In the recent past, women have been arrested at the Kotel on Rosh Chodesh for wearing a too-traditional tallit, for wearing a tallit in a manner too much like a man, and for similar ridiculousness. If this is a place that belongs to the whole Jewish people, why are women not allowed to pray there? Why must women be silent and meek there? Why is only one expression of Judaism acceptable there?
Some will say that this is an unimportant matter. Who cares what the haredim do at the Kotel? What about Iran? What about security? What about the Situation with the Palestinians? What about the Arab Spring?
So it is not a trivial matter that a group of women are insisting on their right to pray at the most famous holy site in the Jewish world. This is not about the Wall. It is not about shawls. It is about women’s right to be visible without molestation or repression.
The facts are not all in regarding this latest arrest. I hope that Anat is all right. She is in my prayers tonight. But not just in my prayers: I am joining other members of the Women’s Rabbinic Network in sending a donation to the Women of the Wall in honor of her, and to help cover the legal expenses of this work.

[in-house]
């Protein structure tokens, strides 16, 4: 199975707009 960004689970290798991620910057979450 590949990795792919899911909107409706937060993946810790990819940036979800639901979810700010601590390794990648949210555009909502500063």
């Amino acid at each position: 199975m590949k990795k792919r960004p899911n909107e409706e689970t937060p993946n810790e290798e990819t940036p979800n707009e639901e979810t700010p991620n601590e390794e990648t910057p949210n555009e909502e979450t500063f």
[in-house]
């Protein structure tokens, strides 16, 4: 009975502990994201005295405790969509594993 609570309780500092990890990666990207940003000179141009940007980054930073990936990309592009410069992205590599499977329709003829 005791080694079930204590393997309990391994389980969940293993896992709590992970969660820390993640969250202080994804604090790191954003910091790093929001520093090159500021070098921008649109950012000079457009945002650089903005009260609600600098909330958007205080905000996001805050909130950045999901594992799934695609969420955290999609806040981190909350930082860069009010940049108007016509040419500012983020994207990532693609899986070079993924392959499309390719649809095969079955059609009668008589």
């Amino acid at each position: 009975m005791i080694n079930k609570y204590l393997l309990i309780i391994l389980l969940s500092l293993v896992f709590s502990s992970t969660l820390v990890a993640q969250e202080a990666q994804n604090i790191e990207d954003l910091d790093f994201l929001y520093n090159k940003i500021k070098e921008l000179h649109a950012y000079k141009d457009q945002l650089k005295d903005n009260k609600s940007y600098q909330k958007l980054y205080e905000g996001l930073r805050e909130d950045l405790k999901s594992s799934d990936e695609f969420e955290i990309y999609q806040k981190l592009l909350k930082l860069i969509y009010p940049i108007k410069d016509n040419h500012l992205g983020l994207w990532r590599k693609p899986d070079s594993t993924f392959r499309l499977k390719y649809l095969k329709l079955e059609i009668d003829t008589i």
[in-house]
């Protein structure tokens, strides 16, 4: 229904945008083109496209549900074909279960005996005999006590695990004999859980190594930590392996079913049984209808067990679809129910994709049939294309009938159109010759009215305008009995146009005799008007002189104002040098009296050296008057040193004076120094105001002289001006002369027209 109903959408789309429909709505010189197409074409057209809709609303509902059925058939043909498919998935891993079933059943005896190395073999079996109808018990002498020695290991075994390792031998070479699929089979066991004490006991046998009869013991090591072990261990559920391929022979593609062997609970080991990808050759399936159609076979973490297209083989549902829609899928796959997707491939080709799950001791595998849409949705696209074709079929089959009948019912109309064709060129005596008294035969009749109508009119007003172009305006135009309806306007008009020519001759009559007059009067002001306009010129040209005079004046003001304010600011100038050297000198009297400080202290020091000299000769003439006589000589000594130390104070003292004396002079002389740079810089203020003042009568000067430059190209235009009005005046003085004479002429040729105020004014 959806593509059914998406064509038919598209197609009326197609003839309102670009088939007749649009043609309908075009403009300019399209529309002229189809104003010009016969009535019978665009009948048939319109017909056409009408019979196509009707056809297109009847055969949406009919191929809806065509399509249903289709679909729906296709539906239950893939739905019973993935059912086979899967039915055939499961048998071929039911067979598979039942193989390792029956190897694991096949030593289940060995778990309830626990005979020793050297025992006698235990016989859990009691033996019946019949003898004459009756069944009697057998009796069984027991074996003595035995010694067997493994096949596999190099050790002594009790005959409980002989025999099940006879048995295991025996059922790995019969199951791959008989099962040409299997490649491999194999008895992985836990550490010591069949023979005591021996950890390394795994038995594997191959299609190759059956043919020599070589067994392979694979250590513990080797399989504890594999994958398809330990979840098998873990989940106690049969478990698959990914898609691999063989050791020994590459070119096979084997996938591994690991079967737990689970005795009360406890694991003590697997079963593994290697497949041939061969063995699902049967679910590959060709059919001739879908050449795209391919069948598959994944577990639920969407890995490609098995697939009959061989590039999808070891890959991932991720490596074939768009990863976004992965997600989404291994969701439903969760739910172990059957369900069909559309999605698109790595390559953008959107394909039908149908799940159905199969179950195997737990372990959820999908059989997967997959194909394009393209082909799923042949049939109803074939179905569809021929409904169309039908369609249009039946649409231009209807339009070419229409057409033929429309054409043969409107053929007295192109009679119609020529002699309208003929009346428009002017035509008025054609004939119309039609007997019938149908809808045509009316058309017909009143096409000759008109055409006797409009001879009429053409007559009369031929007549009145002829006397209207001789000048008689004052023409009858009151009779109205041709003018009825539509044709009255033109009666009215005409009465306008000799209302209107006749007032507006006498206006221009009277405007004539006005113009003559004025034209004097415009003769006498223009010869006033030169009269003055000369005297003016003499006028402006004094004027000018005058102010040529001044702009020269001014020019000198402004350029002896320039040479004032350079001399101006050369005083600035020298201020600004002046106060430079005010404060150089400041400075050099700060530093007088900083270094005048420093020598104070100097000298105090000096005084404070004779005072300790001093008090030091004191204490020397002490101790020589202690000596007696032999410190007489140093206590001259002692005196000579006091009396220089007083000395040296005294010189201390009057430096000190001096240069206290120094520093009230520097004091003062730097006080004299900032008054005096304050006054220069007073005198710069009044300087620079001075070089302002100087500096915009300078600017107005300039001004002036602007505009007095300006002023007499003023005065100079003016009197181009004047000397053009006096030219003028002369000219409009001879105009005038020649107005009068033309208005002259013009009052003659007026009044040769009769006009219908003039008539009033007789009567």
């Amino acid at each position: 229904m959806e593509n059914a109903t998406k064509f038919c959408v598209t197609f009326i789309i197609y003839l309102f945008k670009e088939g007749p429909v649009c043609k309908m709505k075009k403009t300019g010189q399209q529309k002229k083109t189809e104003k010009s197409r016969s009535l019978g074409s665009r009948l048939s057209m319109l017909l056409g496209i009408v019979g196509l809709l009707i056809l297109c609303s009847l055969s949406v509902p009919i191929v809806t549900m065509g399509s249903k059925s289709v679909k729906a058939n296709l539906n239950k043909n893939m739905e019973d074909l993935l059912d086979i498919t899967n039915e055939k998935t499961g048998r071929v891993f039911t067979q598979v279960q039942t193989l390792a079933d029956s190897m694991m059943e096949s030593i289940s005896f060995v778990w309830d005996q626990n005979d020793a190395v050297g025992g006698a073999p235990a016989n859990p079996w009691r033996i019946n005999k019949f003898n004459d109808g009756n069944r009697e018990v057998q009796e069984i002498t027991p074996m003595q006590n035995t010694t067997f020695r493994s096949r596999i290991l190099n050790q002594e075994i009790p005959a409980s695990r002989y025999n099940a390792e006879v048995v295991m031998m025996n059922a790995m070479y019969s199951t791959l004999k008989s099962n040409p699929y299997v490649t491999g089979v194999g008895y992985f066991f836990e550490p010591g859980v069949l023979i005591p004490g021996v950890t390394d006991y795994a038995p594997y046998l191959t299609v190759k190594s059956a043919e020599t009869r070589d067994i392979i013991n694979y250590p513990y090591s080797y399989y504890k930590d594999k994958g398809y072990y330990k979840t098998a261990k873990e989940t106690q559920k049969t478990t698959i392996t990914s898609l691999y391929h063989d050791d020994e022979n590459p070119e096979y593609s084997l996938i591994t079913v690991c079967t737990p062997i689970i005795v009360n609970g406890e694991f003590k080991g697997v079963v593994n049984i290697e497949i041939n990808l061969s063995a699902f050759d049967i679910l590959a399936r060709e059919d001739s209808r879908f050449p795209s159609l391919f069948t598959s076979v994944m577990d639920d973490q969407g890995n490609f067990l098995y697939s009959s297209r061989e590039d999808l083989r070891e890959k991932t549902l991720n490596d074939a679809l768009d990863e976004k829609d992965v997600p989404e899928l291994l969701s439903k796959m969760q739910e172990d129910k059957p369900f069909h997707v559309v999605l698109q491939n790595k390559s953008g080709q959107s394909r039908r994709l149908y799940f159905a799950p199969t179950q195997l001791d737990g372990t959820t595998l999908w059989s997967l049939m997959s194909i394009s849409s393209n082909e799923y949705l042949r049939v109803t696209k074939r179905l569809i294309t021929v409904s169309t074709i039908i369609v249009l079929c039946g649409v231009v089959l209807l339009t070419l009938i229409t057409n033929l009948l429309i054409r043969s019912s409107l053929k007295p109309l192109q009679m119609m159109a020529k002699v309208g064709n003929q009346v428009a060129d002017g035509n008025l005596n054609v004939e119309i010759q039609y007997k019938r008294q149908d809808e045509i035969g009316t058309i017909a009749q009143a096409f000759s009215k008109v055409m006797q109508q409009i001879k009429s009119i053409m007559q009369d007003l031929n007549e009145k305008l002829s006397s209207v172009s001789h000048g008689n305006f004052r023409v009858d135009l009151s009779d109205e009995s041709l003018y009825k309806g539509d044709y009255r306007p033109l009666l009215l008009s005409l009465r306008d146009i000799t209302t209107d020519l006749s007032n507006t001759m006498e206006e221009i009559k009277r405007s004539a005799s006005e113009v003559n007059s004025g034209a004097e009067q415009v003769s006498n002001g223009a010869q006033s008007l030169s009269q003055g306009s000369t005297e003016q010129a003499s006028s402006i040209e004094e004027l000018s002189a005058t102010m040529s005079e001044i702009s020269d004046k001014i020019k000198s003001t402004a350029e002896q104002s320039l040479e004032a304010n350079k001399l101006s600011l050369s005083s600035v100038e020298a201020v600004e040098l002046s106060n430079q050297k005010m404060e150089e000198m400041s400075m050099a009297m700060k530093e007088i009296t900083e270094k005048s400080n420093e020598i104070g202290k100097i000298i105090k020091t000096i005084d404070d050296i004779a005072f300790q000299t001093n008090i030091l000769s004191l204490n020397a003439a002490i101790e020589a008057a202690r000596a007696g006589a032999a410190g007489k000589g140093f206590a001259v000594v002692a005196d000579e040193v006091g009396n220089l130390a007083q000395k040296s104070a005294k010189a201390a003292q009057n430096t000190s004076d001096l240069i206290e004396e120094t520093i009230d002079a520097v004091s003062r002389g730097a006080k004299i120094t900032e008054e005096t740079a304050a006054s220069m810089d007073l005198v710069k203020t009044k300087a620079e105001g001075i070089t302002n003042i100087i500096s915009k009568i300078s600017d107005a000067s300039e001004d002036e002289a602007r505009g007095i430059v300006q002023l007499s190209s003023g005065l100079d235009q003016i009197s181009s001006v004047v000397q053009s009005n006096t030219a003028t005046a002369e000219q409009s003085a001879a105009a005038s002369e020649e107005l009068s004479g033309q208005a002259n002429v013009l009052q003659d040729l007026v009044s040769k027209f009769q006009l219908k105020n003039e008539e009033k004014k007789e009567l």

If you would like to join me (please join me!) you can donate funds to either of these organizations. Just click on the link, and it will take you to the donations page.
The month of Cheshvan is sometimes called “Mar”Cheshvan, Bitter Cheshvan, because there are no holidays or rejoicing in it. I am sorry to say that Anat’s arrest and the continuing assaults on women’s rights in Israel make this Cheshvan bitter indeed. Let us hope that the time is coming when women can again stand at the Wall and pray, as we have done for centuries. Let us hope that some future Cheshvan is sweet.